Burma’s new government began releasing 514 prisoners, the latest in a series of amnesties. The release comes as Burma's two top leaders – President Thein Sein and opposition leader Aung San Suu Kui – prepare for separate visits to the US.
The president’s website and state television said the prisoner release was being conducted in part to “obtain good relations with neighboring and foreign countries.” Some of those released are foreign citizens, state-run television said.
Reuters news agency reported that the amnesty included at least 80 political detainees, according to activists. Bo Kyi, secretary-general of the Assistance Association for Political Prisoners (AAPP), a Thai-based group that tracks detainees, said on Tuesday his group had so far found 88 political prisoners were freed, possibly more.
Ba Myo Thein from the Group for Freedom of Political Prisoners said on Tuesday 84 dissidents, including 24
Buddhist monks, were released. In Washington, the US State Department reacted cautiously to news of the amnesty, saying it would monitor events.
"We are watching developments of the prisoner release closely and will work carefully to verify if any political prisoners are released," said a spokesperson. "The United States continues to call for the immediate and unconditional release of all political prisoners."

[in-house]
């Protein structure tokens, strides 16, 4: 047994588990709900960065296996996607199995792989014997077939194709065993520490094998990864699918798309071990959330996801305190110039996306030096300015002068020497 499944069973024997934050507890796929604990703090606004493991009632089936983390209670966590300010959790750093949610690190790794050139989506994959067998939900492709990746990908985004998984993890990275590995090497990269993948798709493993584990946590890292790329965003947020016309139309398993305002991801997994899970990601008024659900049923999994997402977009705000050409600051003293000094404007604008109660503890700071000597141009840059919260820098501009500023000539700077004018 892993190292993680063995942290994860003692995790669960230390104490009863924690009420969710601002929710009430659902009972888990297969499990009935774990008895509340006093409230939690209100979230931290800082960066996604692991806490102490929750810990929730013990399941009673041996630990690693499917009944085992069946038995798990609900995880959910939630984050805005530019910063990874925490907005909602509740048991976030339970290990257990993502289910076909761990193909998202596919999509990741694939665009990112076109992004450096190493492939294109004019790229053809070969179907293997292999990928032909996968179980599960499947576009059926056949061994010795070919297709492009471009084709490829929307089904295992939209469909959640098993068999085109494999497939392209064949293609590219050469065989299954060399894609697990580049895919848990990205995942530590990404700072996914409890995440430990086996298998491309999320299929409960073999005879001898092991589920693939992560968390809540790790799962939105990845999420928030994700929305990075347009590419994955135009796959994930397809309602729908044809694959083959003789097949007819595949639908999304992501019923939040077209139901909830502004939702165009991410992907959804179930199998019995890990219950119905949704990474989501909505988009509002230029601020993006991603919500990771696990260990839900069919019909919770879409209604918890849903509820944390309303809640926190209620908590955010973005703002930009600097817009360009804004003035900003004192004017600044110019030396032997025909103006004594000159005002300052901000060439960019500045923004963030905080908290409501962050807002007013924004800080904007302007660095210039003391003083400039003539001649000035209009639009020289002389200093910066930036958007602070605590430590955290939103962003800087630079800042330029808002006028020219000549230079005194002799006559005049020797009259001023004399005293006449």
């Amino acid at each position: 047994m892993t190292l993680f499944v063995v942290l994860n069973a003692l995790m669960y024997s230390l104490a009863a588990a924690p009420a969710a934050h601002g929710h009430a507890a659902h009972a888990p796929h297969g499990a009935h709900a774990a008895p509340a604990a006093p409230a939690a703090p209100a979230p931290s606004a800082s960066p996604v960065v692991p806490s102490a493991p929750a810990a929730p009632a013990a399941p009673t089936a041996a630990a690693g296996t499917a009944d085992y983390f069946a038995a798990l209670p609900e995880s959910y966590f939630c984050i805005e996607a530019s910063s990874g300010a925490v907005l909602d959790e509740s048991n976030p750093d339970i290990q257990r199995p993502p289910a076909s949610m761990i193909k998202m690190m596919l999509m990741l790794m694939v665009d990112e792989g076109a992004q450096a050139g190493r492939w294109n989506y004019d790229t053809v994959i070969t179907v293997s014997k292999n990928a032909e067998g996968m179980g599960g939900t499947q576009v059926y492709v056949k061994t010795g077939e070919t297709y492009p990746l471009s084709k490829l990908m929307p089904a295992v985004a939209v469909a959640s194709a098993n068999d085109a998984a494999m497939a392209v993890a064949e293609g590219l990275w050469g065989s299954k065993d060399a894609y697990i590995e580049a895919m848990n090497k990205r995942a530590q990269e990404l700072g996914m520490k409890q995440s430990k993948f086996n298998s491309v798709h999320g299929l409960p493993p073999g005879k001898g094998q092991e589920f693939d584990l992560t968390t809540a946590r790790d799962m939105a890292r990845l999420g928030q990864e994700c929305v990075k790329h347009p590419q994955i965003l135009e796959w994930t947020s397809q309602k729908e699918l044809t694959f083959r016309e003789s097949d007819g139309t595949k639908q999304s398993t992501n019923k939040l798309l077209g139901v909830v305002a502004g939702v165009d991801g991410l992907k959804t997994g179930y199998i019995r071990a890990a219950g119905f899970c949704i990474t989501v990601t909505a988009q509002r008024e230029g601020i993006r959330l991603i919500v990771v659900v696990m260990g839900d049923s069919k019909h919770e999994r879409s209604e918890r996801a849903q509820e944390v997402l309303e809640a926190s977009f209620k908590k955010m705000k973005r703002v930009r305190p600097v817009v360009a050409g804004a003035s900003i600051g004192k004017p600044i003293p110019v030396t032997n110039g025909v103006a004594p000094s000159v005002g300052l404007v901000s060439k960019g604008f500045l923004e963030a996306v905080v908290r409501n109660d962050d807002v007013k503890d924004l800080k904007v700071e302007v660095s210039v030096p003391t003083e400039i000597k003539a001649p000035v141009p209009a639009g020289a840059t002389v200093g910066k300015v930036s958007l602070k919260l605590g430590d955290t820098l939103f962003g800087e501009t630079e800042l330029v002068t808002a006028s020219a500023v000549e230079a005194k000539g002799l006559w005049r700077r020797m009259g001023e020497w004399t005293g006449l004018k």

Among those freed was Shwe Htoo, 68, a retired school teacher who was jailed for 42 years for attempting to mobilize protesters in 1998.
A prison department official, who requested anonymity because he was not authorized to speak to the media, said 399 of the 514 included in the amnesty were foreigners, including 84 from Thailand and 18 from China, mostly jailed for immigration offences. He was unable to clarify whether any of those freed were political prisoners. "We don't have a category for 'prisoners of conscience' in our country," he said.
Suu Kyi is peaking on Tuesday in Washington, D.C., the first leg of her visit to the US. She will receive the US Congressional Medal on Wednesday, the nation’s highest award. She is expected to meet with President Barrack Obama this week, according to reports, and meet with key US officials. The administration is also seeking to lift a ban on imports from Burma, setting the stage for normal relations with the once pariah state.
Suu Kyi will also travel to New York, Connecticut, Massachusetts, Kentucky, Indiana and California.
Since Thein Sein’s civilian administration took over the country in April 2010, it has released more than 600 political prisoners.
Before news of the prisoner release on Monday, the Assistance Association for Political Prisoners, an organization based in Thailand that tracks political prisoners, estimated that 400 political prisoners remained under detention.